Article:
Crop Residue Cover and Manure Incorporation Part I: Reduction of Cover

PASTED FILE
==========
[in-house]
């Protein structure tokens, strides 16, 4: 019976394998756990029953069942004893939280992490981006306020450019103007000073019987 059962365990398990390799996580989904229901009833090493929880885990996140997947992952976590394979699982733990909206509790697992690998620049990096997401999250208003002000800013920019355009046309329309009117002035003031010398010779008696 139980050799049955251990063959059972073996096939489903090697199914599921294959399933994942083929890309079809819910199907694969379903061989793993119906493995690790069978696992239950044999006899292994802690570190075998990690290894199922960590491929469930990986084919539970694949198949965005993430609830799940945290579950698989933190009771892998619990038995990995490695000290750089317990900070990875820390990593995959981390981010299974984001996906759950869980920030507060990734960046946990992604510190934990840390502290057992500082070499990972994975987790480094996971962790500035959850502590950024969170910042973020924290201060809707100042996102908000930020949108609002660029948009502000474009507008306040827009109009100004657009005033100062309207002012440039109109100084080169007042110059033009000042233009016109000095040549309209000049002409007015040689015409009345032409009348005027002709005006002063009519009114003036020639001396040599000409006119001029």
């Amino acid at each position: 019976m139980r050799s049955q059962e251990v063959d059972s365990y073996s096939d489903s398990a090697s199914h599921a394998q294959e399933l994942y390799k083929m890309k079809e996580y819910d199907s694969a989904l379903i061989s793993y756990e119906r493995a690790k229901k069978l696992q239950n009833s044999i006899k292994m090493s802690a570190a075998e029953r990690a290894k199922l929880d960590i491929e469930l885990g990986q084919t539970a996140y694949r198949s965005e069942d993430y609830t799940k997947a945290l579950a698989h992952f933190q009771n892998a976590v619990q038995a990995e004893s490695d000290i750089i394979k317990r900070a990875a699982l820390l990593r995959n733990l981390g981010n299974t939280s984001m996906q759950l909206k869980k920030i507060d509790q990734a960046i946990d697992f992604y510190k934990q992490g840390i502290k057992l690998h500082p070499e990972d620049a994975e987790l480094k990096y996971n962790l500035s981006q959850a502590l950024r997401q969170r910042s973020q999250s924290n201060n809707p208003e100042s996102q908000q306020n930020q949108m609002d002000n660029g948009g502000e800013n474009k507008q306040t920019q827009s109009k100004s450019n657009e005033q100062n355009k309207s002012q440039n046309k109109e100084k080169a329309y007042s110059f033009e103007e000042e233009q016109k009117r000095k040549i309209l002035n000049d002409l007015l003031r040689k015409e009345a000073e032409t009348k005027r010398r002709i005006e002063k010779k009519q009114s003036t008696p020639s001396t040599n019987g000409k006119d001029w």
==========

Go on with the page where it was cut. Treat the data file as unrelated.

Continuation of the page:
2004 University of Nebraska-Lincoln Extension Swine Report. Manure incorporation represents a compromise between best management practices for soil erosion control and manure management. Manure should be incorporated into the soil for odor control, increased availability of nutrients and control of potential manure runoff. However, soil and crop residue disturbance should be minimized for soil erosion control. This field study was conducted to: 1) determine the influence that commercially available soil-engaging components used to simultaneously apply and incorporate manure have on the reduction of crop residue cover [Part I – this article]; and 2) determine and evaluate some of the factors that may influence the amount of residue cover reduction that occurs with these components [Part II – companion article]. Seven different configurations of manure injectors/ applicators were operated in residue from irrigated and non-irrigated corn, soybeans and oats in the fall and/or spring of three different crop years. Averaged across crop, year and season, residue cover reduction was significantly less for coulter-type applicators than for disk-type applicators (P<0.001), disk-type applicators reduced residue cover significantly less than chisel and sweep injectors (P<0.001), and chisel and sweep injectors reduced residue cover similar to a tandem disk (P=0.398). Ranges of values to estimate the percentage of the initial amount of corn (non-fragile) residue cover that will remain following the use of manure application/ incorporation components are: chisel and sweep injectors, 30 to 65 percent; disk-type applicators, 40 to 65 percent; and coulter-type applicators, 80 to 95 percent. Similarly, for soybean or oat (fragile) residue, estimates of the initial residue cover remaining are: chisel and sweep injectors, 5 to 15 percent; disk-type applicators, 15 to 40 percent; and coulter-type applicators, 65 to 80 percent. These values can be used for estimation or planning purposes when site-specific data are not available. Results of this research indicate that certain configurations of manure application/incorporation equipment may leave adequate residue cover for acceptable soil erosion control, particularly in non-fragile residue. However, the equipment must be selected, adjusted and operated with the dual objectives of residue and manure management, rather than used simply as a means of manure disposal.